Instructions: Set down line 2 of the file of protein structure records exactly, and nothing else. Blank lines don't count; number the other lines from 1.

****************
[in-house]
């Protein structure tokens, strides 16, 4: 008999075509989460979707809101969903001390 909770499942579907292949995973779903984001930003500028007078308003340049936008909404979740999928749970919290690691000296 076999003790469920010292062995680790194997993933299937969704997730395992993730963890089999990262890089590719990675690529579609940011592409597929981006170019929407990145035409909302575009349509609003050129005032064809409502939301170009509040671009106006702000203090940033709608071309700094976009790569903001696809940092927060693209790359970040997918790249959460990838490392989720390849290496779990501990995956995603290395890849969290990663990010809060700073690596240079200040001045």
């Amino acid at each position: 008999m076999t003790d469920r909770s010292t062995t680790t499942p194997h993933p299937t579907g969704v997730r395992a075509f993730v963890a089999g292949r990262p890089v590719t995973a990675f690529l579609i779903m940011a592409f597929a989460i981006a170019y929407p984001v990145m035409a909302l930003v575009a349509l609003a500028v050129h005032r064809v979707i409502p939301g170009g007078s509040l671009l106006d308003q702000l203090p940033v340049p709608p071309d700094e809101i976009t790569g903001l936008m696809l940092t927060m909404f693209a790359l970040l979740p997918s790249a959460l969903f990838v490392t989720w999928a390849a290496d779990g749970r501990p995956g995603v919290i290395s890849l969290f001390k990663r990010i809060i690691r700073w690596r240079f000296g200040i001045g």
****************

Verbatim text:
């Protein structure tokens, strides 16, 4: 008999075509989460979707809101969903001390 909770499942579907292949995973779903984001930003500028007078308003340049936008909404979740999928749970919290690691000296 076999003790469920010292062995680790194997993933299937969704997730395992993730963890089999990262890089590719990675690529579609940011592409597929981006170019929407990145035409909302575009349509609003050129005032064809409502939301170009509040671009106006702000203090940033709608071309700094976009790569903001696809940092927060693209790359970040997918790249959460990838490392989720390849290496779990501990995956995603290395890849969290990663990010809060700073690596240079200040001045």